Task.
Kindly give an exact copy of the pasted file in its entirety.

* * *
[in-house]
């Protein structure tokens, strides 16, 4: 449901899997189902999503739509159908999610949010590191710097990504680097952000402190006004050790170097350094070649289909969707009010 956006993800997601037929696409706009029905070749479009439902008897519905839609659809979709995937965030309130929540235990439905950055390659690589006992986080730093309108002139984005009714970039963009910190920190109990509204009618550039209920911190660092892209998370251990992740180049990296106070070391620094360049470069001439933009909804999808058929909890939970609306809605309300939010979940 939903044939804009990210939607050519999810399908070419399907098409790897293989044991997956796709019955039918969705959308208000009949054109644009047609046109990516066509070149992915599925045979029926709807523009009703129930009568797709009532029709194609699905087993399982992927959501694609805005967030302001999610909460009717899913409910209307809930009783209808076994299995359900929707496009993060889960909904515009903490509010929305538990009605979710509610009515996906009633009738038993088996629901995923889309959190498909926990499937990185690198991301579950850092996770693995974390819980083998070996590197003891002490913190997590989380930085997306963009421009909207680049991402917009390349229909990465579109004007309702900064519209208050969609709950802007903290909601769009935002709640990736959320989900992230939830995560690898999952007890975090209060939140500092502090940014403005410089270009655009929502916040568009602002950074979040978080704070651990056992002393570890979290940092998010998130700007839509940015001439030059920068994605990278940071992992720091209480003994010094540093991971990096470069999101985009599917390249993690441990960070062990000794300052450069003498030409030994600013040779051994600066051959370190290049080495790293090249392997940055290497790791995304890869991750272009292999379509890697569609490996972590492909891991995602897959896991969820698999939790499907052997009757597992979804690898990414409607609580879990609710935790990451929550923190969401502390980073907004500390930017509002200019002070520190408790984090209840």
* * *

[in-house]
């Protein structure tokens, strides 16, 4: 449901899997189902999503739509159908999610949010590191710097990504680097952000402190006004050790170097350094070649289909969707009010 956006993800997601037929696409706009029905070749479009439902008897519905839609659809979709995937965030309130929540235990439905950055390659690589006992986080730093309108002139984005009714970039963009910190920190109990509204009618550039209920911190660092892209998370251990992740180049990296106070070391620094360049470069001439933009909804999808058929909890939970609306809605309300939010979940 939903044939804009990210939607050519999810399908070419399907098409790897293989044991997956796709019955039918969705959308208000009949054109644009047609046109990516066509070149992915599925045979029926709807523009009703129930009568797709009532029709194609699905087993399982992927959501694609805005967030302001999610909460009717899913409910209307809930009783209808076994299995359900929707496009993060889960909904515009903490509010929305538990009605979710509610009515996906009633009738038993088996629901995923889309959190498909926990499937990185690198991301579950850092996770693995974390819980083998070996590197003891002490913190997590989380930085997306963009421009909207680049991402917009390349229909990465579109004007309702900064519209208050969609709950802007903290909601769009935002709640990736959320989900992230939830995560690898999952007890975090209060939140500092502090940014403005410089270009655009929502916040568009602002950074979040978080704070651990056992002393570890979290940092998010998130700007839509940015001439030059920068994605990278940071992992720091209480003994010094540093991971990096470069999101985009599917390249993690441990960070062990000794300052450069003498030409030994600013040779051994600066051959370190290049080495790293090249392997940055290497790791995304890869991750272009292999379509890697569609490996972590492909891991995602897959896991969820698999939790499907052997009757597992979804690898990414409607609580879990609710935790990451929550923190969401502390980073907004500390930017509002200019002070520190408790984090209840």